Statins cut risk of death from heart disease by 28 percent in men.
That’s according to a new study — the longest ever conducted of its kind.
Research from the Imperial College London and University of Glasgow reinforces current prescribing guidelines and concludes that even individuals with high cholesterol levels would benefit from these drugs.
More than 5,500 men ages 45-65 years old, who had no evidence of heart disease at the start of the study, took part in a randomized clinical trial to test the effectiveness of statins versus a placebo.
The group was then observed over the next 20 years.
Nearly half of the participants (2,560) had LDL (“bad”) cholesterol levels of greater than 4.9 mmol/L, which is the highest category of cholesterol level.
“We provide for the first time ever the randomized trial evidence that lowering LDL cholesterol when levels are >4.9 reduces [cardiac] events,” Dr. Kausik Ray, lead author and from Imperial’s School of Public Health, told Healthline.
“Furthermore the 20 year mortality benefits support the important benefits of statins over the long term.”
The study found that compared to the placebo group there was an overall 27 percent reduction in risk of coronary heart disease, 25 percent lower risk of major adverse cardiovascular events, such as heart attack, and 28 percent lower risk of cardiovascular death.
“Our study lends support to LDL’s status as a major driver of heart disease risk and suggests that even modest LDL reductions might offer significant mortality benefits in the long term,” said Ray.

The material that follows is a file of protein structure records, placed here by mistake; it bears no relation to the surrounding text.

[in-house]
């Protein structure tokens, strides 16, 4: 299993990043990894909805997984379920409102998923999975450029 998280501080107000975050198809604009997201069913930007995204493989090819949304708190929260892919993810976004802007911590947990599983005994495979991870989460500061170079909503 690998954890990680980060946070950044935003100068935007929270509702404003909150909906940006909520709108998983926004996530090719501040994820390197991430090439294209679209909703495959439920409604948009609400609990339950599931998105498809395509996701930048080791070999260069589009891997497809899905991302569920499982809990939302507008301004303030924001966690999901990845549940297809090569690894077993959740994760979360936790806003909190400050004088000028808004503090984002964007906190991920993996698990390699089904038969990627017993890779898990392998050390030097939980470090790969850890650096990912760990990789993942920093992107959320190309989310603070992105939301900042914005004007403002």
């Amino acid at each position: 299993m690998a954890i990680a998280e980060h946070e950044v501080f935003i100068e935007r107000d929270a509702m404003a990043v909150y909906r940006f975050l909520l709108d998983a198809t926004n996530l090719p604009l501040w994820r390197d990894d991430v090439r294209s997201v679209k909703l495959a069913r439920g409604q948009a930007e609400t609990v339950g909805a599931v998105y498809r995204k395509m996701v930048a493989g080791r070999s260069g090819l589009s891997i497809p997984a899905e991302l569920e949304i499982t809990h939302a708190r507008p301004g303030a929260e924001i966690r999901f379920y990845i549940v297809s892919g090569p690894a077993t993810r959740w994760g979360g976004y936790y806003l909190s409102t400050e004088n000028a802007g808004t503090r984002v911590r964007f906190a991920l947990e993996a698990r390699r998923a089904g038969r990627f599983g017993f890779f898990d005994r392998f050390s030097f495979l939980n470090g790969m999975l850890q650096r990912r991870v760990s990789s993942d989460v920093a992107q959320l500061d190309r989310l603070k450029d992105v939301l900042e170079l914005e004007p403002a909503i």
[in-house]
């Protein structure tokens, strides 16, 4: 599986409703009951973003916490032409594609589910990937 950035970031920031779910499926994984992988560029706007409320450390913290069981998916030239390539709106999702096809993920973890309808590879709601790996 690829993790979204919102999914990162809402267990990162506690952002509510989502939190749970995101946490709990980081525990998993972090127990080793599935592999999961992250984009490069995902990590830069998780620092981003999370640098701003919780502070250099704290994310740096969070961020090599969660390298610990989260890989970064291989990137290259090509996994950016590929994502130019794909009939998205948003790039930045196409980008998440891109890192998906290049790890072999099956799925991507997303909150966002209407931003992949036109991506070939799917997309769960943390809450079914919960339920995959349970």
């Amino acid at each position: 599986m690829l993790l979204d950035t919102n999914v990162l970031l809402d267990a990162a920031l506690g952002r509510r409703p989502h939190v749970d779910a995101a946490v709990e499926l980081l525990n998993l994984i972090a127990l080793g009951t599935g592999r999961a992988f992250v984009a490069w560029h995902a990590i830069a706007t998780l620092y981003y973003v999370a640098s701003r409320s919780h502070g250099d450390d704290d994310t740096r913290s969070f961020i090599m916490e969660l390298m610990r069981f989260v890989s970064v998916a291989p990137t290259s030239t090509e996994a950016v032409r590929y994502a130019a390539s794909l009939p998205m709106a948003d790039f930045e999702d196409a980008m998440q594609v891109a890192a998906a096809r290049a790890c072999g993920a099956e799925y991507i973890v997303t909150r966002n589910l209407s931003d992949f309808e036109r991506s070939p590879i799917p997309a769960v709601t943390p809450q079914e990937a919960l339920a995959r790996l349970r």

Additionally, they conclude that statins are beneficial for otherwise healthy, young individuals with high cholesterol who have no other signs or symptoms of cardiovascular disease.
Cholesterol and statins
The study puts a renewed emphasis on the correlation between heart disease and high LDL cholesterol levels.
“Risk for heart attacks and strokes — the number one killer of Americans — is directly related to LDL levels and that risk decreases with statin treatment,” said Dr. Jorge Plutzky, a spokesperson for the American Heart Association (AHA) and associate professor of medicine at Harvard Medical School.
“The findings of this study line up well with those other findings: elevated LDL levels predict future risk of heart disease, even among those who have never had a heart problem before.”
Statins are a well-documented class of drug for treating high cholesterol that includes atorvastatin (Lipitor), pravastatin (Pravachol), and rosuvastatin (Crestor).
According to the AHA they’re recommended for most people because they’re the only type of cholesterol-lowering drug that’s directly associated with reduced risk of heart attack and stroke.
While statins have a good track record for safety — “excellent for the vast majority of people,” said Plutzky — they do also pose some health risks for certain individuals.
The most common side effects include muscle and joint aches. More serious but less common risks include liver and kidney damage, increases in blood sugar, and muscle damage.
Statins are also known to interact with grapefruit and grapefruit juice in a way that’s dangerous to people.
What causes high cholesterol
High cholesterol can be attributed to a variety of factors, including those which individuals have little control over, such as genetics.
However, cholesterol levels can often be improved through changes in diet and lifestyle.
Losing weight, even as little as 5 or 10 pounds, can help to reduce cholesterol levels.
Changing your diet is also a simple way to improve your numbers.
“One important dietary input to LDL levels can be the amount of fiber a person takes in, as found in vegetables and whole grains,” said Plutzky.
Reducing the amount of saturated fats and refined sugars and grains is also effective.
Even with diet and lifestyle changes, statins may still be required.
This research concludes that many individuals, particularly those in the highest range of LDL cholesterol, could benefit from statin treatment.
“This is the strongest evidence yet that statins reduce the risk of heart disease and death in men with high LDL,” said Ray. “The analysis firmly establishes that controlling LDL over time translates to fewer deaths in this population.”